Qantas’s fourth Boeing 787-9 has emerged from the paintshop and completed its first test flights as the clock counts down to the arrival of the aircraft with an Indigenous-inspired livery at a special welcome ceremony at Alice Springs in early March.
The aircraft, VH-ZND, broke cover at Boeing’s Everett facility on Thursday morning (US time) before completing a 90-minute flight to Moses Lake, according to flight tracking website Flightaware.
After about 15 minutes on the ground, the 787-9 departed Moses Lake for a 40-minute return journey to Everett.
The new livery is based on a work by the late Northern Territory artist and senior Anmatyerre woman, Emily Kame Kngwarreye. Her 1991 painting, Yam Dreaming has been adapted for the aircraft by Indigenous-owned design studio Balarinji.
The aircraft, which will be named Emily Kame Kngwarreye, will be ferried from Everett nonstop to Alice Springs for a special welcome event on March 2.
Twitter user @mattcawby also posted a photo of the aircraft on Twitter
Qantas 787-9 VH-ZND B1 flight from Everett pic.twitter.com/HwCh2LNE1n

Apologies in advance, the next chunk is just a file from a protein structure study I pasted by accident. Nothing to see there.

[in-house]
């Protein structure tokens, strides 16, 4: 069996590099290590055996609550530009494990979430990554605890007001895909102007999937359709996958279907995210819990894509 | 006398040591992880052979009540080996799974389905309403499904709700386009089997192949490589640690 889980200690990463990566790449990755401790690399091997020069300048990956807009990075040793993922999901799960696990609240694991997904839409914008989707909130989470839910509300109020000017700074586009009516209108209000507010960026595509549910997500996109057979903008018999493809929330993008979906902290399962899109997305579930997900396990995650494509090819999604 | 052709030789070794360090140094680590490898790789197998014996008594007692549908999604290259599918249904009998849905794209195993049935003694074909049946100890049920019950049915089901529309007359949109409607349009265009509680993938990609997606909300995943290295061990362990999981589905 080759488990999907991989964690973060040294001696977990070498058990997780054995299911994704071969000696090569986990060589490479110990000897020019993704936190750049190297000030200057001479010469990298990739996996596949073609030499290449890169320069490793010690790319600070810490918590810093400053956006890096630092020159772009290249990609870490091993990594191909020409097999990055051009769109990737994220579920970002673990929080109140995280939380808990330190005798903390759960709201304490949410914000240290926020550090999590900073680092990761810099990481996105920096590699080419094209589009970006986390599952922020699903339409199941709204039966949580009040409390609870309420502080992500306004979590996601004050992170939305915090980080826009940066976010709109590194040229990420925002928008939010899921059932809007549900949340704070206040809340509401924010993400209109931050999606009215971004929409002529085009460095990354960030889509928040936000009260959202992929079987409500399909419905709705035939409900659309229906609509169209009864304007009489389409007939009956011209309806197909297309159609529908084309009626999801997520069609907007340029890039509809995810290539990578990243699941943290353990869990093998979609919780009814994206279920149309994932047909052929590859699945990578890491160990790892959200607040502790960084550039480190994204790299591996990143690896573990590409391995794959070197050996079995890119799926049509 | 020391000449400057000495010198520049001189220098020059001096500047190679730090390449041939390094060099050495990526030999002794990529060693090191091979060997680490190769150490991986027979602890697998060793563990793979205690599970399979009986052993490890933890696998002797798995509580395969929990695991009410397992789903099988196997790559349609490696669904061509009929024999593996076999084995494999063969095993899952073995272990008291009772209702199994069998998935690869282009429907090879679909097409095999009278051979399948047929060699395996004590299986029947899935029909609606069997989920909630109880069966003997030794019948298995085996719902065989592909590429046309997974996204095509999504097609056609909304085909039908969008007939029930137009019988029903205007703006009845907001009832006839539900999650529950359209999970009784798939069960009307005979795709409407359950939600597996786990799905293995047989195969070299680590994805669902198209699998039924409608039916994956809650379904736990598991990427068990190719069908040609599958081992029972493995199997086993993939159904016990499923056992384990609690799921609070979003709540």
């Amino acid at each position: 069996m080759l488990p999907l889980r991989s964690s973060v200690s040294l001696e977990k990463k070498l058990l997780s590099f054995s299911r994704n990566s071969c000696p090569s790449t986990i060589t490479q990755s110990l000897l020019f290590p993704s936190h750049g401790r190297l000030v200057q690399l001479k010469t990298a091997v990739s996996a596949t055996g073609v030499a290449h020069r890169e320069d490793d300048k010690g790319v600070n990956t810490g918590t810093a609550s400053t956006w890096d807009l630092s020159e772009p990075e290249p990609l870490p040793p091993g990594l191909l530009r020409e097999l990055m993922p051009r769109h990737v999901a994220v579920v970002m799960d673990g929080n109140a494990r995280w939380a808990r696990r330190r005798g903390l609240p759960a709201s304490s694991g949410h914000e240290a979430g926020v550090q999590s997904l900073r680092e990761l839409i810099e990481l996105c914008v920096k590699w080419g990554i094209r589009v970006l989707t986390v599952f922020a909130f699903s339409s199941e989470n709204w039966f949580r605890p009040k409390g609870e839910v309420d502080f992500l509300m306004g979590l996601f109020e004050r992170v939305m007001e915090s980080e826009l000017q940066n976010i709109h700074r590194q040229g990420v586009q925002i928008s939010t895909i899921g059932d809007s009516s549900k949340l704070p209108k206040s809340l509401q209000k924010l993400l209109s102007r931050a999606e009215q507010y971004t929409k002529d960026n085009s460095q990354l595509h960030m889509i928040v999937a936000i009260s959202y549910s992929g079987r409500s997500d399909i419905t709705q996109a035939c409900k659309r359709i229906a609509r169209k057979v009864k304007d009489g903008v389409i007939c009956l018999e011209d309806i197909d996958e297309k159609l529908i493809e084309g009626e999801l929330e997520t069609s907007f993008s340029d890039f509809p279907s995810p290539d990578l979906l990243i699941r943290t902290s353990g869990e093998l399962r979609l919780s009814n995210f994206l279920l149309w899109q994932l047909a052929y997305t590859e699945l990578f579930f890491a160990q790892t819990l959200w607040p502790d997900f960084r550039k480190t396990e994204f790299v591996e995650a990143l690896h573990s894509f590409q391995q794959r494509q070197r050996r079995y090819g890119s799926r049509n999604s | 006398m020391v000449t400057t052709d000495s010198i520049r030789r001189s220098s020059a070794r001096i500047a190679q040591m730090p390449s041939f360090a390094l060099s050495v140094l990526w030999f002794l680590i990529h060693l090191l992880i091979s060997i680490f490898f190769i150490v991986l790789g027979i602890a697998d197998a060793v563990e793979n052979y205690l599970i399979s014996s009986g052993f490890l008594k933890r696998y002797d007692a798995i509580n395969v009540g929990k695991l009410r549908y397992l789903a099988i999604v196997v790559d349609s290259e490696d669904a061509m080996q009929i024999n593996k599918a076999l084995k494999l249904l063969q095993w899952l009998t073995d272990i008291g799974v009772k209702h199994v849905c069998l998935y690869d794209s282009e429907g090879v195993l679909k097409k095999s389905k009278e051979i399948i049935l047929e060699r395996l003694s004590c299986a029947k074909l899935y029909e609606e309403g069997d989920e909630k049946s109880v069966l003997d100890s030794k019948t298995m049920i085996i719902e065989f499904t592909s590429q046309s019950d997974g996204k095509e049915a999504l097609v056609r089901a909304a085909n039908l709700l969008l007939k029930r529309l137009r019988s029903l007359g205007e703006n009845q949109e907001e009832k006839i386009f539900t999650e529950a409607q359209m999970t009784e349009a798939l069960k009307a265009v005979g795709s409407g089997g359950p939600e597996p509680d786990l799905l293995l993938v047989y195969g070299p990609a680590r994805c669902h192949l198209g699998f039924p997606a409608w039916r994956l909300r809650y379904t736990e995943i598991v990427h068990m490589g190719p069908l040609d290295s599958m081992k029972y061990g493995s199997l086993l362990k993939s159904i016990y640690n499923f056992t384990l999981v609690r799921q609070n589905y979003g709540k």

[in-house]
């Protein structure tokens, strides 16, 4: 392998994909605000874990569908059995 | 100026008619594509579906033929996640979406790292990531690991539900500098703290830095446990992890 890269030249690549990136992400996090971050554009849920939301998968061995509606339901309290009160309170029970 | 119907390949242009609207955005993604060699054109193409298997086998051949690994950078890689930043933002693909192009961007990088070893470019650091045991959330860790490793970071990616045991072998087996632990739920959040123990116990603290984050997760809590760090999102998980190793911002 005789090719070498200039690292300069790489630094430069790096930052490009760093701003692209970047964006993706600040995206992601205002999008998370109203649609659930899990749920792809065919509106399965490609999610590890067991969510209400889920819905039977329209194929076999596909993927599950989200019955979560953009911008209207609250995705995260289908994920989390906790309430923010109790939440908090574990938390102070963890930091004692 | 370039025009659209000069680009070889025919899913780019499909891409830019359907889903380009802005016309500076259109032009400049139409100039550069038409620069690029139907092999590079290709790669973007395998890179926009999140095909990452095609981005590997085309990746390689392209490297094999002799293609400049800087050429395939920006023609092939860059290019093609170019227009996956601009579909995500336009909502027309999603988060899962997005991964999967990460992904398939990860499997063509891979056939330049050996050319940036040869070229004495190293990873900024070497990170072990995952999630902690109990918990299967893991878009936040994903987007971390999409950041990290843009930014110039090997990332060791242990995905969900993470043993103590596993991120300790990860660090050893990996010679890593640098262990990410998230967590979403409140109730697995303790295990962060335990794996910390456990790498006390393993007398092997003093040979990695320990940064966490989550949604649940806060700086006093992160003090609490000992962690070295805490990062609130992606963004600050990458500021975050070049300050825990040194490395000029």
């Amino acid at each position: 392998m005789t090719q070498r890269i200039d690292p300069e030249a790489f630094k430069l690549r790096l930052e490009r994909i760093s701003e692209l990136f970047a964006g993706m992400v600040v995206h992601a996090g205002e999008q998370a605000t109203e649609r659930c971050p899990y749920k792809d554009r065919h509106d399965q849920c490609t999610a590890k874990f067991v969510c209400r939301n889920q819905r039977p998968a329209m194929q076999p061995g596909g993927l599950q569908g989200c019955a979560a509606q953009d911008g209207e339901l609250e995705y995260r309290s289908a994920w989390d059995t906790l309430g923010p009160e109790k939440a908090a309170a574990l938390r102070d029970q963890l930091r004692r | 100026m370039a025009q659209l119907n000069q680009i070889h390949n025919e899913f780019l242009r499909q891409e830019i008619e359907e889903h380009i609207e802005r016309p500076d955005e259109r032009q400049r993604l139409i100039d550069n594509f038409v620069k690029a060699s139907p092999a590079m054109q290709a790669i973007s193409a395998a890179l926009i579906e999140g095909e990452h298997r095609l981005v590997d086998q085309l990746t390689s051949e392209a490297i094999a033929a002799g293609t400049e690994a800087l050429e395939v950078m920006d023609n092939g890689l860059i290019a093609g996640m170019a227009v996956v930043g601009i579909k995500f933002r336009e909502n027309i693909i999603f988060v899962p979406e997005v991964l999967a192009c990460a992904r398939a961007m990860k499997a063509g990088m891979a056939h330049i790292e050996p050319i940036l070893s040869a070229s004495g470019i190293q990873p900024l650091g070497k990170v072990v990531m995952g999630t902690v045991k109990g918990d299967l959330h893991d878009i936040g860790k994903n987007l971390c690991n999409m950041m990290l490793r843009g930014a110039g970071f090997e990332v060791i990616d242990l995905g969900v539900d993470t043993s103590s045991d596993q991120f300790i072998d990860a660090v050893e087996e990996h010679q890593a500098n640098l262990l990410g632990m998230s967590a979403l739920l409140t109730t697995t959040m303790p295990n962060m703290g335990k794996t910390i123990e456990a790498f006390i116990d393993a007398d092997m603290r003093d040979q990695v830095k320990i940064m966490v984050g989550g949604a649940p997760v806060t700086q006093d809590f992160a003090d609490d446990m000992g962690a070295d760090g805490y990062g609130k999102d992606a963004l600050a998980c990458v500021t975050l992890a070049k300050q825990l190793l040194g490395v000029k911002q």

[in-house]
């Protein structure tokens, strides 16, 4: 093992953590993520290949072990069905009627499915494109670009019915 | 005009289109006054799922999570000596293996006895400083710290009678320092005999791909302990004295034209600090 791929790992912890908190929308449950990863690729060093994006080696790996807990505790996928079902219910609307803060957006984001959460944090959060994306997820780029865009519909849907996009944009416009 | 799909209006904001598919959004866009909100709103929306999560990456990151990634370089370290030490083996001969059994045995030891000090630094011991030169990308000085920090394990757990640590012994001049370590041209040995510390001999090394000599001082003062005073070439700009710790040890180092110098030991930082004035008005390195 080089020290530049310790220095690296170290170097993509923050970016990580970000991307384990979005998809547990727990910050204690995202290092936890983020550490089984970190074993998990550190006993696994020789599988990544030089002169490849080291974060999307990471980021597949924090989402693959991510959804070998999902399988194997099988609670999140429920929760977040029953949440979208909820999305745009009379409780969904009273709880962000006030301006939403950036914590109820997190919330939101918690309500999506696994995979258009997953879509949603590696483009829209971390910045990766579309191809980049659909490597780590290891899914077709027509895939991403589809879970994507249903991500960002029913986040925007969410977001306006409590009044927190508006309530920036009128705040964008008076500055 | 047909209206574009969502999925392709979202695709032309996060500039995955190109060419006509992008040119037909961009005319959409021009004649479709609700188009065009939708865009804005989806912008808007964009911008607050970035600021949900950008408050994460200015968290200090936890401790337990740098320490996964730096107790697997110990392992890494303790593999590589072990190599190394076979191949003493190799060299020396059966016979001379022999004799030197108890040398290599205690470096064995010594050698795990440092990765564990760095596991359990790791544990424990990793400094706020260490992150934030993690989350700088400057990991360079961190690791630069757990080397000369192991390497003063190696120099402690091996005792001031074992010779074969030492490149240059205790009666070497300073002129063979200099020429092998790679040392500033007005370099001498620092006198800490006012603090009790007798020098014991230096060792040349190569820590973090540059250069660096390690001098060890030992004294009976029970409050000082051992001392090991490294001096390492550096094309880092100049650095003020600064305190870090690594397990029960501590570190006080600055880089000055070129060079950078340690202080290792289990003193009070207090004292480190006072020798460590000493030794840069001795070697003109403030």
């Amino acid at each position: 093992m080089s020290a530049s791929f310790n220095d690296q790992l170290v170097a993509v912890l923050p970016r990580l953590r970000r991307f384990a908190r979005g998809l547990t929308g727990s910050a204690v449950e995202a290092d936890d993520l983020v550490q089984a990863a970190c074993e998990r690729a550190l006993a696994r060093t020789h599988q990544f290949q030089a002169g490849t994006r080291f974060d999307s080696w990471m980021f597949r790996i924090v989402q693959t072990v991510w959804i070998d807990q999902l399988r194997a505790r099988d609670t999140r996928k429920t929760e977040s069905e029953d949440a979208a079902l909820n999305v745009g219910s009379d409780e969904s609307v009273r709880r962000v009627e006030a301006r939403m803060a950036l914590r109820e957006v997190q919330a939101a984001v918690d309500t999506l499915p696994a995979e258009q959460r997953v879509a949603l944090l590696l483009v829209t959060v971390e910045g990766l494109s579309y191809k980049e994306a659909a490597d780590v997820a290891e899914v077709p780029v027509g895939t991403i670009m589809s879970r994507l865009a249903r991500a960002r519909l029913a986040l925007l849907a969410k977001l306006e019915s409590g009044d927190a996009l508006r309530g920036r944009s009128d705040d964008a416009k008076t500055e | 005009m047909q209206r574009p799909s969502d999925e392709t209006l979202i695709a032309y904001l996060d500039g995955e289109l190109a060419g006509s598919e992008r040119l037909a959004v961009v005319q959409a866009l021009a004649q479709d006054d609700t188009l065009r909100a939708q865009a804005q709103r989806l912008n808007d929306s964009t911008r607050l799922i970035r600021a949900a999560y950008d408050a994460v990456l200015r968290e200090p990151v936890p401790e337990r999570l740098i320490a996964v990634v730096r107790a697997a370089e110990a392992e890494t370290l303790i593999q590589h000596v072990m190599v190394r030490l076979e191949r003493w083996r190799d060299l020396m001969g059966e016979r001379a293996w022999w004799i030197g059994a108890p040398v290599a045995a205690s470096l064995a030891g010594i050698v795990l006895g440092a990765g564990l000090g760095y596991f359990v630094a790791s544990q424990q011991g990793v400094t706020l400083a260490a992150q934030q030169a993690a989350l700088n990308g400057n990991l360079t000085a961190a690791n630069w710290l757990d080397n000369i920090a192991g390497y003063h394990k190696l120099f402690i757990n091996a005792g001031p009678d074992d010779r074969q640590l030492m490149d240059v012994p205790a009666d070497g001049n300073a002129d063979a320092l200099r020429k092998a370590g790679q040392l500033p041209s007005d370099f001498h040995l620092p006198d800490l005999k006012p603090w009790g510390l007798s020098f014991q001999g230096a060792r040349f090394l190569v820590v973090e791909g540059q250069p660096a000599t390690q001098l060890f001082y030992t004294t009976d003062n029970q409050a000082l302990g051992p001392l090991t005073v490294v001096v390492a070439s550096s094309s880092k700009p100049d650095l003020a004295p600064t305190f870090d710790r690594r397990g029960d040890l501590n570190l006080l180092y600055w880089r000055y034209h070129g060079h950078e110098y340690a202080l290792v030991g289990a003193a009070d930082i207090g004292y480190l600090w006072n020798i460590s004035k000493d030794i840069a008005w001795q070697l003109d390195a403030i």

— Paine Airport (@mattcawby) February 15, 2018
As did @airportwebcams
LIVE: On-order @QANTAS Boeing 787-9 Dreamliner VH-ZND in 'Yam Dreaming' special livery is airborne on its first test flight. Track BOE272 to Moses Lake & back to Everett: https://t.co/ceOoimjql3 | https://t.co/CXiqZbCOUt pic.twitter.com/g5DuMv2n74
— Airport Webcams (@AirportWebcams) February 15, 2018
The PWERLE Aboriginal Art Gallery posted a video of the aircraft on Instagram.
What a history making moment | A @qantas / @boeing aircraft in honour of our Great Aunty Emily Kame Kngwarreye ✨ Repost via. @balarinji Balarinji welcomes their fifth aircraft design in the Qantas-Balarinji flying art series, Emily Kame Kngwarreye 787 Dreamliner. Balarinji created the fuselage design based on the internationally renowned artist Emily Kame Kngwarreye’s 1991 painting ‘Yam Dreaming’. A Qantas-Balarinji art aircraft typically takes two years from concept to launch. Over that time, Balarinji works with Qantas Engineering, Boeing and Boeing’s design agency, Teague, to take a 2-D vision into 3-D renders and eventually onto the airport fuselage in the Boeing paint facility in Seattle, USA. Balarinji deconstructs an original painting and reforms it as a design that works around a fuselage, in a way that responds to the viewer from all angles – from the ground, from an air bridge, in the sky. Scale, colour, distribution of motifs and compatibility with Qantas branding and safety requirements are carefully considered. Congratulations to everyone involved, what an achievement and proud moment! Our family are all incredibly speechless and in love with this project 🙏🏽 #PwerleGallery #Pwerle #EmilyKameKngwarreye #EmilyKngwarreye #Aboriginal #AboriginalArt #Qantas #Plane #Indigenous #Utopia #Family #Australia #FlyingArtSeries